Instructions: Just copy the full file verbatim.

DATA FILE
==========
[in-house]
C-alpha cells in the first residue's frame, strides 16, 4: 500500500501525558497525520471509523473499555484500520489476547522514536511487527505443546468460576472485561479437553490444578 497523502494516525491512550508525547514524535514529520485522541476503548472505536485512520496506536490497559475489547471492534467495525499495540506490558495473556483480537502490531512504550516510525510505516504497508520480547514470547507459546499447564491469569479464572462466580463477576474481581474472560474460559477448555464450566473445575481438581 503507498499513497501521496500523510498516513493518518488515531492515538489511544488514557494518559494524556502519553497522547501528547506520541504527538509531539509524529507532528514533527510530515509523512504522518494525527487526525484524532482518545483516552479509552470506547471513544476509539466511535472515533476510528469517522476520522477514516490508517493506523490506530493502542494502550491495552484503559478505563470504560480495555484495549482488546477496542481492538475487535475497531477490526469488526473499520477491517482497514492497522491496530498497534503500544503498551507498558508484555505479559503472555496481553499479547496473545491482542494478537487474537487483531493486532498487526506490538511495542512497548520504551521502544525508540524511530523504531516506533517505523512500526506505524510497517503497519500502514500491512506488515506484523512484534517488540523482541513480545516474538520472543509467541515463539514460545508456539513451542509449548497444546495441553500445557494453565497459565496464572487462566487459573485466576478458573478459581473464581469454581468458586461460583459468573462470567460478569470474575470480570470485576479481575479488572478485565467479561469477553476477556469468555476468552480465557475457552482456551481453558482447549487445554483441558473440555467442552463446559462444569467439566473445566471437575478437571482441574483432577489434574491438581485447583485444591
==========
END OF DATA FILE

[in-house]
C-alpha cells in the first residue's frame, strides 16, 4: 500500500501525558497525520471509523473499555484500520489476547522514536511487527505443546468460576472485561479437553490444578 497523502494516525491512550508525547514524535514529520485522541476503548472505536485512520496506536490497559475489547471492534467495525499495540506490558495473556483480537502490531512504550516510525510505516504497508520480547514470547507459546499447564491469569479464572462466580463477576474481581474472560474460559477448555464450566473445575481438581 503507498499513497501521496500523510498516513493518518488515531492515538489511544488514557494518559494524556502519553497522547501528547506520541504527538509531539509524529507532528514533527510530515509523512504522518494525527487526525484524532482518545483516552479509552470506547471513544476509539466511535472515533476510528469517522476520522477514516490508517493506523490506530493502542494502550491495552484503559478505563470504560480495555484495549482488546477496542481492538475487535475497531477490526469488526473499520477491517482497514492497522491496530498497534503500544503498551507498558508484555505479559503472555496481553499479547496473545491482542494478537487474537487483531493486532498487526506490538511495542512497548520504551521502544525508540524511530523504531516506533517505523512500526506505524510497517503497519500502514500491512506488515506484523512484534517488540523482541513480545516474538520472543509467541515463539514460545508456539513451542509449548497444546495441553500445557494453565497459565496464572487462566487459573485466576478458573478459581473464581469454581468458586461460583459468573462470567460478569470474575470480570470485576479481575479488572478485565467479561469477553476477556469468555476468552480465557475457552482456551481453558482447549487445554483441558473440555467442552463446559462444569467439566473445566471437575478437571482441574483432577489434574491438581485447583485444591